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envoynv's avatar

What is that average age of a redwood tree?

Asked by envoynv (1points) December 21st, 2007
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3 Answers

occ's avatar

It would be nearly impossible to compute an average, since there has been a lot of logging and there are now many 2nd and 3rd growth trees, so there is huge variation in the ages of trees, even in the same region. Many of them are about a thousand years old, some as old as two thousand years. I just visited Muir Woods this weekend, and they had a cross-section of a tree that had fallen. They estimated the birth of that tree around the time the magna carta was signed. One thing to note—newer trees grow thicker faster because they are 2nd growth threes that grew after areas were logged and there were no other trees to compete with, so two trees of the same girth are not necessarily the same age.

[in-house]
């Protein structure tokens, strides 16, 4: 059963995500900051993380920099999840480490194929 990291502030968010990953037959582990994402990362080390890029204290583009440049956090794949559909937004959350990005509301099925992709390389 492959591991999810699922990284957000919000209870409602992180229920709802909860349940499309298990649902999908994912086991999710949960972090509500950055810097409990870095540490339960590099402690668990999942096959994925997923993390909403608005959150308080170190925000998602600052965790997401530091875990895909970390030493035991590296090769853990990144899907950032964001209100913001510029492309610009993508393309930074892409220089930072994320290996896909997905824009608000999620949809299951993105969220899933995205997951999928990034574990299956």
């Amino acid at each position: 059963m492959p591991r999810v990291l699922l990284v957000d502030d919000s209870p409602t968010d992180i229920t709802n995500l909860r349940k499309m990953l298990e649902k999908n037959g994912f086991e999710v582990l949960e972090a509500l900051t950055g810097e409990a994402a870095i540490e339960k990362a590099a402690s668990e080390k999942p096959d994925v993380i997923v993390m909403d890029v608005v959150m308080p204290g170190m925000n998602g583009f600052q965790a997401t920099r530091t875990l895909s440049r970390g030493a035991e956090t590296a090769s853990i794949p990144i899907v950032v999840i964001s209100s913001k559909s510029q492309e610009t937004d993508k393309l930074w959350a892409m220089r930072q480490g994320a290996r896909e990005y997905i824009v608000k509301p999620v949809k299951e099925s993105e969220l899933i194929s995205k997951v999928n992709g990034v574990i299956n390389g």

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Knotmyday's avatar

The only accurate way to find out would be to cut them all down, and log (no pun intended) the number and thickness of the rings, then calculate the average. I don’t suggest you carry this out though… A good rule of thumb is: if they’re tall and thick, they are pretty dang old. Here’s a good link, with a bit more helpful info:

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